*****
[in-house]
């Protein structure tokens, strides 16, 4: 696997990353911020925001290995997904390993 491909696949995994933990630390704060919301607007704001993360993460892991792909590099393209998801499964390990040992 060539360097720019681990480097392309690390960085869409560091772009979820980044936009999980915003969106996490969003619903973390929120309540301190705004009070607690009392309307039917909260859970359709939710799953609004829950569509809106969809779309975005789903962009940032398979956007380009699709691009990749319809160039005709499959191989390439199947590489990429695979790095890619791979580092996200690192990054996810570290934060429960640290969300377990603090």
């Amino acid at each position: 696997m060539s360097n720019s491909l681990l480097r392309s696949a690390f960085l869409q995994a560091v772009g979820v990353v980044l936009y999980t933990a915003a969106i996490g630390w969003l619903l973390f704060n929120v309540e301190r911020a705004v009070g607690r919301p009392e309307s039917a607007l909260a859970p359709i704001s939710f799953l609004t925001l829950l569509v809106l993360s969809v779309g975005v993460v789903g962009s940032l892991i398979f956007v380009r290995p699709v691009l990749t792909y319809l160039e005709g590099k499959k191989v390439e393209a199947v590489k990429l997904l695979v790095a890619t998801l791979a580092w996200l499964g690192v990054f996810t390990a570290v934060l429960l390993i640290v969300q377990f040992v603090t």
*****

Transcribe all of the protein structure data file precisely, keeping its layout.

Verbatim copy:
[in-house]
């Protein structure tokens, strides 16, 4: 696997990353911020925001290995997904390993 491909696949995994933990630390704060919301607007704001993360993460892991792909590099393209998801499964390990040992 060539360097720019681990480097392309690390960085869409560091772009979820980044936009999980915003969106996490969003619903973390929120309540301190705004009070607690009392309307039917909260859970359709939710799953609004829950569509809106969809779309975005789903962009940032398979956007380009699709691009990749319809160039005709499959191989390439199947590489990429695979790095890619791979580092996200690192990054996810570290934060429960640290969300377990603090």
């Amino acid at each position: 696997m060539s360097n720019s491909l681990l480097r392309s696949a690390f960085l869409q995994a560091v772009g979820v990353v980044l936009y999980t933990a915003a969106i996490g630390w969003l619903l973390f704060n929120v309540e301190r911020a705004v009070g607690r919301p009392e309307s039917a607007l909260a859970p359709i704001s939710f799953l609004t925001l829950l569509v809106l993360s969809v779309g975005v993460v789903g962009s940032l892991i398979f956007v380009r290995p699709v691009l990749t792909y319809l160039e005709g590099k499959k191989v390439e393209a199947v590489k990429l997904l695979v790095a890619t998801l791979a580092w996200l499964g690192v990054f996810t390990a570290v934060l429960l390993i640290v969300q377990f040992v603090t």